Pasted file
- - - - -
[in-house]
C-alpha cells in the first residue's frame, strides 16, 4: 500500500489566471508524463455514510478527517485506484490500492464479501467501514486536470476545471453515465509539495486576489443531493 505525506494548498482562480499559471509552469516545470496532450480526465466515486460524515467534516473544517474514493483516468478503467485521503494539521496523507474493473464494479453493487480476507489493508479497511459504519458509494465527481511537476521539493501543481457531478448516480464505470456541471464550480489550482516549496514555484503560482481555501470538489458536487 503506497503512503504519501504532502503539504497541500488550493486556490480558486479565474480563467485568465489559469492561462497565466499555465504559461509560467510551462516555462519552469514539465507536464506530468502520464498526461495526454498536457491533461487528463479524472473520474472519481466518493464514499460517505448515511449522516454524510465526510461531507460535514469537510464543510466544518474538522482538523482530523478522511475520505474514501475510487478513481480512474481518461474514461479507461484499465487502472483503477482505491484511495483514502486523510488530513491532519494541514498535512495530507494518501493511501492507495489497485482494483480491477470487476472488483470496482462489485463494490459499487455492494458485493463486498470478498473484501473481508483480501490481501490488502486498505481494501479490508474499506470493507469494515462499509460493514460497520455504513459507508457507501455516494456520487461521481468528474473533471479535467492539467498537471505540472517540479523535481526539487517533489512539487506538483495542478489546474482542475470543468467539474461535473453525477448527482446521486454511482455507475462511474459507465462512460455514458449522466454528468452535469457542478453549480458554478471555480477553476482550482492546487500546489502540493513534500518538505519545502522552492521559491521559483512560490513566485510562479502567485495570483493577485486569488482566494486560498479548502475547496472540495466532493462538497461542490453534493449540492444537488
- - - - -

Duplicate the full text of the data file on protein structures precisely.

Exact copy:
[in-house]
C-alpha cells in the first residue's frame, strides 16, 4: 500500500489566471508524463455514510478527517485506484490500492464479501467501514486536470476545471453515465509539495486576489443531493 505525506494548498482562480499559471509552469516545470496532450480526465466515486460524515467534516473544517474514493483516468478503467485521503494539521496523507474493473464494479453493487480476507489493508479497511459504519458509494465527481511537476521539493501543481457531478448516480464505470456541471464550480489550482516549496514555484503560482481555501470538489458536487 503506497503512503504519501504532502503539504497541500488550493486556490480558486479565474480563467485568465489559469492561462497565466499555465504559461509560467510551462516555462519552469514539465507536464506530468502520464498526461495526454498536457491533461487528463479524472473520474472519481466518493464514499460517505448515511449522516454524510465526510461531507460535514469537510464543510466544518474538522482538523482530523478522511475520505474514501475510487478513481480512474481518461474514461479507461484499465487502472483503477482505491484511495483514502486523510488530513491532519494541514498535512495530507494518501493511501492507495489497485482494483480491477470487476472488483470496482462489485463494490459499487455492494458485493463486498470478498473484501473481508483480501490481501490488502486498505481494501479490508474499506470493507469494515462499509460493514460497520455504513459507508457507501455516494456520487461521481468528474473533471479535467492539467498537471505540472517540479523535481526539487517533489512539487506538483495542478489546474482542475470543468467539474461535473453525477448527482446521486454511482455507475462511474459507465462512460455514458449522466454528468452535469457542478453549480458554478471555480477553476482550482492546487500546489502540493513534500518538505519545502522552492521559491521559483512560490513566485510562479502567485495570483493577485486569488482566494486560498479548502475547496472540495466532493462538497461542490453534493449540492444537488